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Star Spencer High marching band keeps crowd in the game

High-stepping performers in the Star Spencer High School marching band have a following that includes the Oklahoma City Thunder basketball team. The school band is the only one in the state to have performed four times at the NBA team's games.
by Tim Willert Modified: September 12, 2013 at 8:00 pm •  Published: September 11, 2013

For the Star Spencer High School marching band, Friday Night Lights started on a Thursday before the sun went down.

With the temperature hovering near 100 degrees at kickoff, the 85 members of the high-energy show band opted for white T-shirts and khaki shorts instead of the standard white, navy blue and gray uniforms for the home opener Sept. 5 against Millwood High.

“It was kind of hot and our uniforms are kind of heavy so we decided not to wear them,” said senior Deron Gabriel, 17, a trumpet player and first-year drum major. “I'm used to the heat so it wasn't a big deal for me.”

As part of the drum major's halftime salute, Gabriel bent over backward far enough to touch his head on the ground.

Turns out, the band's high-stepping performance was the highlight of the evening. Millwood won 54-0.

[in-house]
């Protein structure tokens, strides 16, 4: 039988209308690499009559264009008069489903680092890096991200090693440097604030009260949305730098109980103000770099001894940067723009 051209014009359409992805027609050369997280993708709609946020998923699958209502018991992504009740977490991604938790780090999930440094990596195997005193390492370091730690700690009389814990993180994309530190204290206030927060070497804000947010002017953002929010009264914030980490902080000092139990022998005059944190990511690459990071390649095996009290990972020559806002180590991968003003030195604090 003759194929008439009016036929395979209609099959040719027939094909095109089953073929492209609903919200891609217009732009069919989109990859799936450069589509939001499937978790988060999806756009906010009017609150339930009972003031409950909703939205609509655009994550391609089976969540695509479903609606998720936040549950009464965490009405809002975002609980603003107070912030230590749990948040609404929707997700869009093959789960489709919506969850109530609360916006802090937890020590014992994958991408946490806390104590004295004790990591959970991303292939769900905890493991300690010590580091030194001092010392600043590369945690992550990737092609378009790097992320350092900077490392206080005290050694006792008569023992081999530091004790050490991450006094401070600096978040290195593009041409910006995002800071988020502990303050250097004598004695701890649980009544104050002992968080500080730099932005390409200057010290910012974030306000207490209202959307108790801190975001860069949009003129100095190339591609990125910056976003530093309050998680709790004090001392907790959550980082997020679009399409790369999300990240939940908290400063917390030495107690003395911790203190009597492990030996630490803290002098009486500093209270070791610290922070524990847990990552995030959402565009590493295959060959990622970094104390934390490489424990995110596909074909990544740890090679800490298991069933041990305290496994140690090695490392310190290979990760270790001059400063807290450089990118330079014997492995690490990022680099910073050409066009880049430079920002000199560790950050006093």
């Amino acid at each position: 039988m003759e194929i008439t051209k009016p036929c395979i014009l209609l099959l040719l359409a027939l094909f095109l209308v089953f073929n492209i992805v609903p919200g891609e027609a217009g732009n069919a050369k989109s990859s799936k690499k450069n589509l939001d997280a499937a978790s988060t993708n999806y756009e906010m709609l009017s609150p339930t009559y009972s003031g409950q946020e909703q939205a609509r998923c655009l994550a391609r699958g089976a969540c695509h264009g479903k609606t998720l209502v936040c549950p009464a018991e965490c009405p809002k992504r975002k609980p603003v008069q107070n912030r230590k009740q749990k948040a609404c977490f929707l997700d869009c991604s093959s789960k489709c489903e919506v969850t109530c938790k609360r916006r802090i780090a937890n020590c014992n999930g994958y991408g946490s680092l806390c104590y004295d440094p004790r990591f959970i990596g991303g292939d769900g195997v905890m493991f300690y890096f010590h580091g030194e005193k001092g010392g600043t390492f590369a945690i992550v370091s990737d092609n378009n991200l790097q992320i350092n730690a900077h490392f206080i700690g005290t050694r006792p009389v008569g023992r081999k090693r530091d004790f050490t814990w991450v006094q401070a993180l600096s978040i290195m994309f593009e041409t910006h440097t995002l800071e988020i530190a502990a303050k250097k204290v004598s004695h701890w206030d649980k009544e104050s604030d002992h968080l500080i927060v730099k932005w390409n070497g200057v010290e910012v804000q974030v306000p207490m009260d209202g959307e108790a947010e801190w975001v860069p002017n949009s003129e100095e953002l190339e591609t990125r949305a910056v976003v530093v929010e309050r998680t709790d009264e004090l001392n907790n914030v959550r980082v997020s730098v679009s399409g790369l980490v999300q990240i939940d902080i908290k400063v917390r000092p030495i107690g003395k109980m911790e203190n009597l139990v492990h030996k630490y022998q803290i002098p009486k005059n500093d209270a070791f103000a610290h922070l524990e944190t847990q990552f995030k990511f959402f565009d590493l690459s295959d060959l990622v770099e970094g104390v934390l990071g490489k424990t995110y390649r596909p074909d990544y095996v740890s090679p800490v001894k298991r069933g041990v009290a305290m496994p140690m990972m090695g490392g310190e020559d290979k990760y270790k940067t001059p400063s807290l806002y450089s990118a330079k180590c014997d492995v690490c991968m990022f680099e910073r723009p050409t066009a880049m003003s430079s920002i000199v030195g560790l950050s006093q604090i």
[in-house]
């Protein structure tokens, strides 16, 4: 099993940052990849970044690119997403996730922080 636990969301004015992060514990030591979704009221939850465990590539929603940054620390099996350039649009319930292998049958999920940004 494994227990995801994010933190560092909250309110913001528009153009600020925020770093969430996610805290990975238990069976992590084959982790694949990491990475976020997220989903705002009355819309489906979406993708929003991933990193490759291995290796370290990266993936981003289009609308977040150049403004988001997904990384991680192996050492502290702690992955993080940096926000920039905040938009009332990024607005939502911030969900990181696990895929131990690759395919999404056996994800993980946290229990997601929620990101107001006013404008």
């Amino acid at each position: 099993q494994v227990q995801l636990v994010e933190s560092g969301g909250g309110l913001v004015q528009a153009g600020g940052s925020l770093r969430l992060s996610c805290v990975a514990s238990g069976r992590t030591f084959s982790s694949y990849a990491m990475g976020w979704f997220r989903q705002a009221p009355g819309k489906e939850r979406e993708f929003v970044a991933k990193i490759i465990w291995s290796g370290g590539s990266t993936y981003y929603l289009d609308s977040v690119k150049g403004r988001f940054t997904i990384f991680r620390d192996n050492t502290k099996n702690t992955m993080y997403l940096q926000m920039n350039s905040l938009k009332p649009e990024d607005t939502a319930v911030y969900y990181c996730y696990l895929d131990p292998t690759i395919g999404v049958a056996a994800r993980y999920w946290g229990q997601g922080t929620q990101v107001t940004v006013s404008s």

“People want to watch us perform,” said Torrey Purvey, the school's band director. “We look like we're having fun.”

Known as the Marching Machine, the band models its style after college programs at Grambling State University, Southern University, Florida Atlantic University and Langston University that combine upbeat music and drum cadences with hip-hop dance moves and precision drill steps.

“I'm more of a '70s, '80s funk kind of person,” said Purvey, a former drum major at Millwood High School and Langston University who is now in his 10th season as Star Spencer's director.

Among the numbers from the band's extensive playlist for the Millwood game: “Get Down on It” by Kool & The Gang.

“The band is the show,” said Kae-Leh Dukes, 17, a third-year clarinet player.

Gabriel nodded in agreement.

“We have a way with the crowd,” he said.

Purvey increased band enrollment by 200 percent in his first year at the school. Back then, one in 10 students played in the band. Today, it's one in four.

“The tradition was still there,” he said. “But they didn't have the excitement.”

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by Tim Willert
Education Reporter
Tim Willert is a native Californian with Oklahoma ties who covers education. Prior to moving to Oklahoma in June 2011, he was as an editor for in Century City, Calif., and reported on courts for the Los Angeles Daily Journal and...
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